As the cost of care increases and insurers pass on those costs to patients, patients begin to use fewer services, particularly elective procedures. They delay hip and knee replacements—and that’s bad news for hospital budgets. Some experts believe in making patients responsible for cost containment by forcing them to use the system less. But when they do that, as we see in Colorado and other places, some hospitals suffer, particularly the ones that serve poor people in inner city neighborhoods. We hope that the Gazette will stay with the story, and that other papers will explore this topic and look at how reform will change the financial picture for these hospitals, if at all.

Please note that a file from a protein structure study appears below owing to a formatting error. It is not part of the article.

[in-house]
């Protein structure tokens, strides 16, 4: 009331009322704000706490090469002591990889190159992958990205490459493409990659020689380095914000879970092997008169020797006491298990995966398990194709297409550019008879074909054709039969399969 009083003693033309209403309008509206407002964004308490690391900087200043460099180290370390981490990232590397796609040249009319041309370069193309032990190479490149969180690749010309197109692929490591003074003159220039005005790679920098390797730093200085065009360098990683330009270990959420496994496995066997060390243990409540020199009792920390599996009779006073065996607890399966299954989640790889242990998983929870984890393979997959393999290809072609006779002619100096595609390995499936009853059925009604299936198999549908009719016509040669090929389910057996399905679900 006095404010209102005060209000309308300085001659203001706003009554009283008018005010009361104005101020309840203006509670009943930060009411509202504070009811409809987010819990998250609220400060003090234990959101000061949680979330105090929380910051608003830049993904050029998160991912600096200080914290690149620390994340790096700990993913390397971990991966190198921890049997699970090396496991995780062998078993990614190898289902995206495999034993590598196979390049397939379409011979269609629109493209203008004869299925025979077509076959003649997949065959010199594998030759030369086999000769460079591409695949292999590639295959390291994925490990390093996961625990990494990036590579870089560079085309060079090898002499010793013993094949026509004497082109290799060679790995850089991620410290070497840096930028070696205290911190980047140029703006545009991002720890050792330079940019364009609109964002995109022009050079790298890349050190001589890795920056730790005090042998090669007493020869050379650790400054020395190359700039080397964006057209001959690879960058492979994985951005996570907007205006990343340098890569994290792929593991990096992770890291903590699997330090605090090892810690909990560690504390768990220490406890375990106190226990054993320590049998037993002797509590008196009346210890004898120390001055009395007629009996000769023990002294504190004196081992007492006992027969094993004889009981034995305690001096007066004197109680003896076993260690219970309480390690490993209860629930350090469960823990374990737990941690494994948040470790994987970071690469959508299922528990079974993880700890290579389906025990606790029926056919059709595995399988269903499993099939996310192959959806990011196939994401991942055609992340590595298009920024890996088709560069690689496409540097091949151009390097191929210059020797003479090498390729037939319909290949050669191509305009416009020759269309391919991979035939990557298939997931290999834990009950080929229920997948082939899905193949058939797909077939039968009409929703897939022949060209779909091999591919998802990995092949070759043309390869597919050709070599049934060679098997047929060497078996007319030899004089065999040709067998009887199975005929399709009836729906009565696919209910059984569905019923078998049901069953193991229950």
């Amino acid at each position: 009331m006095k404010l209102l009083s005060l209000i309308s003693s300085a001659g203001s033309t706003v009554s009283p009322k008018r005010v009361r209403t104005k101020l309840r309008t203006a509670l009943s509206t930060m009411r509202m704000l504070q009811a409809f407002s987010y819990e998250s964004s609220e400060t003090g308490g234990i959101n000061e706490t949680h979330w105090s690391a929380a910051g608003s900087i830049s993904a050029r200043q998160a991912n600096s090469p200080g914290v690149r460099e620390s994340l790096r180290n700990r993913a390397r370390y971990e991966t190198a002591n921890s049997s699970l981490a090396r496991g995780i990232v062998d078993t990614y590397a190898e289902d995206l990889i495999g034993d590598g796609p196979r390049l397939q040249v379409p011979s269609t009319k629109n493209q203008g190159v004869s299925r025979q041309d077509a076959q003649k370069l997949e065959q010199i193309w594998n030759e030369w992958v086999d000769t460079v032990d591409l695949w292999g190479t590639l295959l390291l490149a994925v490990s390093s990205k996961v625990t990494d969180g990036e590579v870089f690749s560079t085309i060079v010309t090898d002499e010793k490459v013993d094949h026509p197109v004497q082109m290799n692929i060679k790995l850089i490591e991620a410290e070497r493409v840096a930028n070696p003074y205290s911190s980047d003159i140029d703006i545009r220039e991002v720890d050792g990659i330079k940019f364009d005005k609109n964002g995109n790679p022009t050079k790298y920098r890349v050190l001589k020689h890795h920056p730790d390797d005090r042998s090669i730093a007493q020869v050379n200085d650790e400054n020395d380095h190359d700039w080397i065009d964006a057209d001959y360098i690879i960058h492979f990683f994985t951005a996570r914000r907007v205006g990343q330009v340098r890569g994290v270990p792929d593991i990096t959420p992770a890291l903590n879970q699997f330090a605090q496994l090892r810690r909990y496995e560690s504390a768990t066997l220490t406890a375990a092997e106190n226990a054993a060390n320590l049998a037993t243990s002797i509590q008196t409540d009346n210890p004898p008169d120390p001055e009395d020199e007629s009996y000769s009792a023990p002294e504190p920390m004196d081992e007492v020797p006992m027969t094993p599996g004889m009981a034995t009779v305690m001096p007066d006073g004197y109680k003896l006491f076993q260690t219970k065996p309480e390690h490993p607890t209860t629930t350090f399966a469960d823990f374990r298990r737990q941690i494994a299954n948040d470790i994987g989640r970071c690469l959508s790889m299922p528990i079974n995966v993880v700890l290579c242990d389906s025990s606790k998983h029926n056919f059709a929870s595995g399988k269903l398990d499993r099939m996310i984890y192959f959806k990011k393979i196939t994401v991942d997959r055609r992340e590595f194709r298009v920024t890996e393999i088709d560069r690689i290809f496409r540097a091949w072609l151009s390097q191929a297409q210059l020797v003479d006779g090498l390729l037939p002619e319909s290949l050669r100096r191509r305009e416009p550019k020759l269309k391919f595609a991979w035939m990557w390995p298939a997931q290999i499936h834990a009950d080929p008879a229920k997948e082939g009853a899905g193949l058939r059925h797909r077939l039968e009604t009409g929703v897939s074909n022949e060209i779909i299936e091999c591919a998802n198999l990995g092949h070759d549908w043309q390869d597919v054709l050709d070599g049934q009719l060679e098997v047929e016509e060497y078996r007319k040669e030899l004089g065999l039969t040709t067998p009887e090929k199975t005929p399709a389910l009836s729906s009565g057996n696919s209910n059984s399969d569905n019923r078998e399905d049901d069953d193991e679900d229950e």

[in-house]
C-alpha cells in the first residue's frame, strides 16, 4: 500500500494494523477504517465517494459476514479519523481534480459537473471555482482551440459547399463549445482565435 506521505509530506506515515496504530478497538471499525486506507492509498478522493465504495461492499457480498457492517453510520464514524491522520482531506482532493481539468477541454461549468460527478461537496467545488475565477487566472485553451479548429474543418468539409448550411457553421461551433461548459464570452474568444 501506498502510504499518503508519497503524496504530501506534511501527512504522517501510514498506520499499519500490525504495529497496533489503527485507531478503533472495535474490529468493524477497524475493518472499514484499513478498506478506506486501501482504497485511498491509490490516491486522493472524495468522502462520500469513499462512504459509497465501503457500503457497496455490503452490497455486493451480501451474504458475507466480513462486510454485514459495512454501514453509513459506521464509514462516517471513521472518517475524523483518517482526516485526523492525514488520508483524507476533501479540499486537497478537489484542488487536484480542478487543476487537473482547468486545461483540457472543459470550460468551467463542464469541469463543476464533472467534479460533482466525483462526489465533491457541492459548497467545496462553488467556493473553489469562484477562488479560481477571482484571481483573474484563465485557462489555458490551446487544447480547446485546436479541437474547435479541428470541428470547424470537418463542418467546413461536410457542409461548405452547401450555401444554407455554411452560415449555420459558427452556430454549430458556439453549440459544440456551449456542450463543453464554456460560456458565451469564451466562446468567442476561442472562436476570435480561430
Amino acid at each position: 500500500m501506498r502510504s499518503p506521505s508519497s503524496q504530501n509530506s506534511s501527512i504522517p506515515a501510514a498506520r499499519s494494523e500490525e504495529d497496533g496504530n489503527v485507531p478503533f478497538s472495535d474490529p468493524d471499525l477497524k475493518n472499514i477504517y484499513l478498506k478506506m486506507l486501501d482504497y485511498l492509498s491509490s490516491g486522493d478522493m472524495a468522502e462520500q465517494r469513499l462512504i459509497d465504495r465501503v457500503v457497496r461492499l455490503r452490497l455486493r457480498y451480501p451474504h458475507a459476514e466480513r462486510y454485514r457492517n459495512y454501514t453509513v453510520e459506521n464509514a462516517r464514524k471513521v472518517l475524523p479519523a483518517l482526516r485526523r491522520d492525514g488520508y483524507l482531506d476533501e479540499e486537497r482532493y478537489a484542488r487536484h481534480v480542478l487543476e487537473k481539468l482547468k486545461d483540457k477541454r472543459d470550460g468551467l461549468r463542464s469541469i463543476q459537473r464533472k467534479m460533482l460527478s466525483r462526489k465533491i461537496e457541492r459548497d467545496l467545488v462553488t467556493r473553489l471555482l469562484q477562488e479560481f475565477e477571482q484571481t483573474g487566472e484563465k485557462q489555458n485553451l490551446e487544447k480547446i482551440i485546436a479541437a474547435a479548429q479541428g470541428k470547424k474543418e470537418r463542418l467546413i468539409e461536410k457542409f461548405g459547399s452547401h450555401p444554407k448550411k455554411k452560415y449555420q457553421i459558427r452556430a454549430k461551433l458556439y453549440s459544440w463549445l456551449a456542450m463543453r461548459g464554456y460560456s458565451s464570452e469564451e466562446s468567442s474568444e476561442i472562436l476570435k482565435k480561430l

If you'd like to get email from CJR writers and editors, add your email address to our newsletter roll and we'll be in touch.


Trudy Lieberman is a fellow at the Center for Advancing Health and a longtime contributing editor to the Columbia Journalism Review. She is the lead writer for The Second Opinion, CJR’s healthcare desk, which is part of our United States Project on the coverage of politics and policy. Follow her on Twitter @Trudy_Lieberman.